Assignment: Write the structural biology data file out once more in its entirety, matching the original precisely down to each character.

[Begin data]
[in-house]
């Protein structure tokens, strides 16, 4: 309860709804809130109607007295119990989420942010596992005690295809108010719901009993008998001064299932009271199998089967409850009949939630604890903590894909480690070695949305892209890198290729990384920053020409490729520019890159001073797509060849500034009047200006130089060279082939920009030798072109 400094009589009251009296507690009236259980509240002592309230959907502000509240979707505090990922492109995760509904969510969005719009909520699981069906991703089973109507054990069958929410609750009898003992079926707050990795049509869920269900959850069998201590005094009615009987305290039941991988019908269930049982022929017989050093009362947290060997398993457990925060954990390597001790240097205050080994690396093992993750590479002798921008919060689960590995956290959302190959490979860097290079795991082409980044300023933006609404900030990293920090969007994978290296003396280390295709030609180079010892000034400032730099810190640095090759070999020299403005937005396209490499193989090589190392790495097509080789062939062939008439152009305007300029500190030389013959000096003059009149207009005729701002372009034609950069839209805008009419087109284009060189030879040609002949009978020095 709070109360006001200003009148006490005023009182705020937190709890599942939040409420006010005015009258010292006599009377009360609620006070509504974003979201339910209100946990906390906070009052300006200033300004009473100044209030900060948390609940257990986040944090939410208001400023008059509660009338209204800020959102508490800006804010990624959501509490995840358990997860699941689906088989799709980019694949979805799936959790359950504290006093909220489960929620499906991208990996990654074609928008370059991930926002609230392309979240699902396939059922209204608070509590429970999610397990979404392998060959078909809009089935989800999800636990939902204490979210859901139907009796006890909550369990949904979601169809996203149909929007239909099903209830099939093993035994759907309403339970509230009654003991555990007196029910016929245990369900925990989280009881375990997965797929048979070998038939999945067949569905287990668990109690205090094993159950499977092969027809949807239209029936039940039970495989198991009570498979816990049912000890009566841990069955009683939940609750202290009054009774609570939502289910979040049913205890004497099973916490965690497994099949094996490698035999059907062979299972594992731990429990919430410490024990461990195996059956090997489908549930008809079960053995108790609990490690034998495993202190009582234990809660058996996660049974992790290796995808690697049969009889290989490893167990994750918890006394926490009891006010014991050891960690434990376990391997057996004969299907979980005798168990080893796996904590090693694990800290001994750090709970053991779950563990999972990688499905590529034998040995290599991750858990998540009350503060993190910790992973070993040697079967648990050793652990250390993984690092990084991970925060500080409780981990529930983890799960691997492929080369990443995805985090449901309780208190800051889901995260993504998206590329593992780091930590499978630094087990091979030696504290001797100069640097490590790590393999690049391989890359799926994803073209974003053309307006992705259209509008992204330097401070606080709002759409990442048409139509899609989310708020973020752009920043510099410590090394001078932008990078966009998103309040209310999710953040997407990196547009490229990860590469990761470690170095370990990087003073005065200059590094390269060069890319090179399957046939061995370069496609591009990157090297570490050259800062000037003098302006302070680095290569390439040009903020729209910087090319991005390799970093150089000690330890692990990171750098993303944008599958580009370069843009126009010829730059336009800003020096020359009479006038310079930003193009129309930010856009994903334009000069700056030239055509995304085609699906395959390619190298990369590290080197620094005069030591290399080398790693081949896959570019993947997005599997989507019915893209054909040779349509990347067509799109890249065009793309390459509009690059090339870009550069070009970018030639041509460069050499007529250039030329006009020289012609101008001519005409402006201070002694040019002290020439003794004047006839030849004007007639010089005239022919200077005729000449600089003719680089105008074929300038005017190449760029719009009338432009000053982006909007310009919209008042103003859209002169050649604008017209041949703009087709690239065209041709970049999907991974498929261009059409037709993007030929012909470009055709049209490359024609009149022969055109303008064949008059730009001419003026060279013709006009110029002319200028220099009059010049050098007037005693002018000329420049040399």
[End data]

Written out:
[in-house]
């Protein structure tokens, strides 16, 4: 309860709804809130109607007295119990989420942010596992005690295809108010719901009993008998001064299932009271199998089967409850009949939630604890903590894909480690070695949305892209890198290729990384920053020409490729520019890159001073797509060849500034009047200006130089060279082939920009030798072109 400094009589009251009296507690009236259980509240002592309230959907502000509240979707505090990922492109995760509904969510969005719009909520699981069906991703089973109507054990069958929410609750009898003992079926707050990795049509869920269900959850069998201590005094009615009987305290039941991988019908269930049982022929017989050093009362947290060997398993457990925060954990390597001790240097205050080994690396093992993750590479002798921008919060689960590995956290959302190959490979860097290079795991082409980044300023933006609404900030990293920090969007994978290296003396280390295709030609180079010892000034400032730099810190640095090759070999020299403005937005396209490499193989090589190392790495097509080789062939062939008439152009305007300029500190030389013959000096003059009149207009005729701002372009034609950069839209805008009419087109284009060189030879040609002949009978020095 709070109360006001200003009148006490005023009182705020937190709890599942939040409420006010005015009258010292006599009377009360609620006070509504974003979201339910209100946990906390906070009052300006200033300004009473100044209030900060948390609940257990986040944090939410208001400023008059509660009338209204800020959102508490800006804010990624959501509490995840358990997860699941689906088989799709980019694949979805799936959790359950504290006093909220489960929620499906991208990996990654074609928008370059991930926002609230392309979240699902396939059922209204608070509590429970999610397990979404392998060959078909809009089935989800999800636990939902204490979210859901139907009796006890909550369990949904979601169809996203149909929007239909099903209830099939093993035994759907309403339970509230009654003991555990007196029910016929245990369900925990989280009881375990997965797929048979070998038939999945067949569905287990668990109690205090094993159950499977092969027809949807239209029936039940039970495989198991009570498979816990049912000890009566841990069955009683939940609750202290009054009774609570939502289910979040049913205890004497099973916490965690497994099949094996490698035999059907062979299972594992731990429990919430410490024990461990195996059956090997489908549930008809079960053995108790609990490690034998495993202190009582234990809660058996996660049974992790290796995808690697049969009889290989490893167990994750918890006394926490009891006010014991050891960690434990376990391997057996004969299907979980005798168990080893796996904590090693694990800290001994750090709970053991779950563990999972990688499905590529034998040995290599991750858990998540009350503060993190910790992973070993040697079967648990050793652990250390993984690092990084991970925060500080409780981990529930983890799960691997492929080369990443995805985090449901309780208190800051889901995260993504998206590329593992780091930590499978630094087990091979030696504290001797100069640097490590790590393999690049391989890359799926994803073209974003053309307006992705259209509008992204330097401070606080709002759409990442048409139509899609989310708020973020752009920043510099410590090394001078932008990078966009998103309040209310999710953040997407990196547009490229990860590469990761470690170095370990990087003073005065200059590094390269060069890319090179399957046939061995370069496609591009990157090297570490050259800062000037003098302006302070680095290569390439040009903020729209910087090319991005390799970093150089000690330890692990990171750098993303944008599958580009370069843009126009010829730059336009800003020096020359009479006038310079930003193009129309930010856009994903334009000069700056030239055509995304085609699906395959390619190298990369590290080197620094005069030591290399080398790693081949896959570019993947997005599997989507019915893209054909040779349509990347067509799109890249065009793309390459509009690059090339870009550069070009970018030639041509460069050499007529250039030329006009020289012609101008001519005409402006201070002694040019002290020439003794004047006839030849004007007639010089005239022919200077005729000449600089003719680089105008074929300038005017190449760029719009009338432009000053982006909007310009919209008042103003859209002169050649604008017209041949703009087709690239065209041709970049999907991974498929261009059409037709993007030929012909470009055709049209490359024609009149022969055109303008064949008059730009001419003026060279013709006009110029002319200028220099009059010049050098007037005693002018000329420049040399």